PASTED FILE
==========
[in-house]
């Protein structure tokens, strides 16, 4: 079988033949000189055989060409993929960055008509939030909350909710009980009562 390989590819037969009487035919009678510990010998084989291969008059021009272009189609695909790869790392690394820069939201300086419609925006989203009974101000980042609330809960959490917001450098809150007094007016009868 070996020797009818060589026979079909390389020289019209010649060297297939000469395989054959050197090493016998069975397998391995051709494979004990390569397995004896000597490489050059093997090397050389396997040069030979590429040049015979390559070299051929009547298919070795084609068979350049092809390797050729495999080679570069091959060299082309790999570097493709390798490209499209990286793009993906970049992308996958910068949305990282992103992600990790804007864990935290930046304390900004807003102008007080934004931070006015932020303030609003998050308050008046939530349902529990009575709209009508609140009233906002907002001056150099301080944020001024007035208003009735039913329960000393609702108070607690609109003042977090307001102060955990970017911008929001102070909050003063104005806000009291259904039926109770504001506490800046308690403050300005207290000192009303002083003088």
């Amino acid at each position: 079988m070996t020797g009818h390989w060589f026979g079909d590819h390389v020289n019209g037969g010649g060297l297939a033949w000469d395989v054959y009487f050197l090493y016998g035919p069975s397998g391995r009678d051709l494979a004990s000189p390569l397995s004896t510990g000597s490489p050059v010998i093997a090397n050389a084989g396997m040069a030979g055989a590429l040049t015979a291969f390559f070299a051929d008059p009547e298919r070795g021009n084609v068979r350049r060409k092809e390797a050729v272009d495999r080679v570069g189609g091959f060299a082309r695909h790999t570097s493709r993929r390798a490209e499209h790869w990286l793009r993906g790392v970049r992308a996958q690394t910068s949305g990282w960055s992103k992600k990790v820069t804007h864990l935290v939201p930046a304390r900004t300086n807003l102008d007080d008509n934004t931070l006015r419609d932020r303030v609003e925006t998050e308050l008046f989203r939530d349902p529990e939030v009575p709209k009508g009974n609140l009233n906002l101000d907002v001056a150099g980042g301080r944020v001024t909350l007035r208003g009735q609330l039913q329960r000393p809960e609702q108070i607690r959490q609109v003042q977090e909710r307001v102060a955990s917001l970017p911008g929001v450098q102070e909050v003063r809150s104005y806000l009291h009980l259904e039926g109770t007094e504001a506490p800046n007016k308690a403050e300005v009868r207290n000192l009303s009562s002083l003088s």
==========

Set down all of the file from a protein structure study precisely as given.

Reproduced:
[in-house]
């Protein structure tokens, strides 16, 4: 079988033949000189055989060409993929960055008509939030909350909710009980009562 390989590819037969009487035919009678510990010998084989291969008059021009272009189609695909790869790392690394820069939201300086419609925006989203009974101000980042609330809960959490917001450098809150007094007016009868 070996020797009818060589026979079909390389020289019209010649060297297939000469395989054959050197090493016998069975397998391995051709494979004990390569397995004896000597490489050059093997090397050389396997040069030979590429040049015979390559070299051929009547298919070795084609068979350049092809390797050729495999080679570069091959060299082309790999570097493709390798490209499209990286793009993906970049992308996958910068949305990282992103992600990790804007864990935290930046304390900004807003102008007080934004931070006015932020303030609003998050308050008046939530349902529990009575709209009508609140009233906002907002001056150099301080944020001024007035208003009735039913329960000393609702108070607690609109003042977090307001102060955990970017911008929001102070909050003063104005806000009291259904039926109770504001506490800046308690403050300005207290000192009303002083003088």
């Amino acid at each position: 079988m070996t020797g009818h390989w060589f026979g079909d590819h390389v020289n019209g037969g010649g060297l297939a033949w000469d395989v054959y009487f050197l090493y016998g035919p069975s397998g391995r009678d051709l494979a004990s000189p390569l397995s004896t510990g000597s490489p050059v010998i093997a090397n050389a084989g396997m040069a030979g055989a590429l040049t015979a291969f390559f070299a051929d008059p009547e298919r070795g021009n084609v068979r350049r060409k092809e390797a050729v272009d495999r080679v570069g189609g091959f060299a082309r695909h790999t570097s493709r993929r390798a490209e499209h790869w990286l793009r993906g790392v970049r992308a996958q690394t910068s949305g990282w960055s992103k992600k990790v820069t804007h864990l935290v939201p930046a304390r900004t300086n807003l102008d007080d008509n934004t931070l006015r419609d932020r303030v609003e925006t998050e308050l008046f989203r939530d349902p529990e939030v009575p709209k009508g009974n609140l009233n906002l101000d907002v001056a150099g980042g301080r944020v001024t909350l007035r208003g009735q609330l039913q329960r000393p809960e609702q108070i607690r959490q609109v003042q977090e909710r307001v102060a955990s917001l970017p911008g929001v450098q102070e909050v003063r809150s104005y806000l009291h009980l259904e039926g109770t007094e504001a506490p800046n007016k308690a403050e300005v009868r207290n000192l009303s009562s002083l003088s």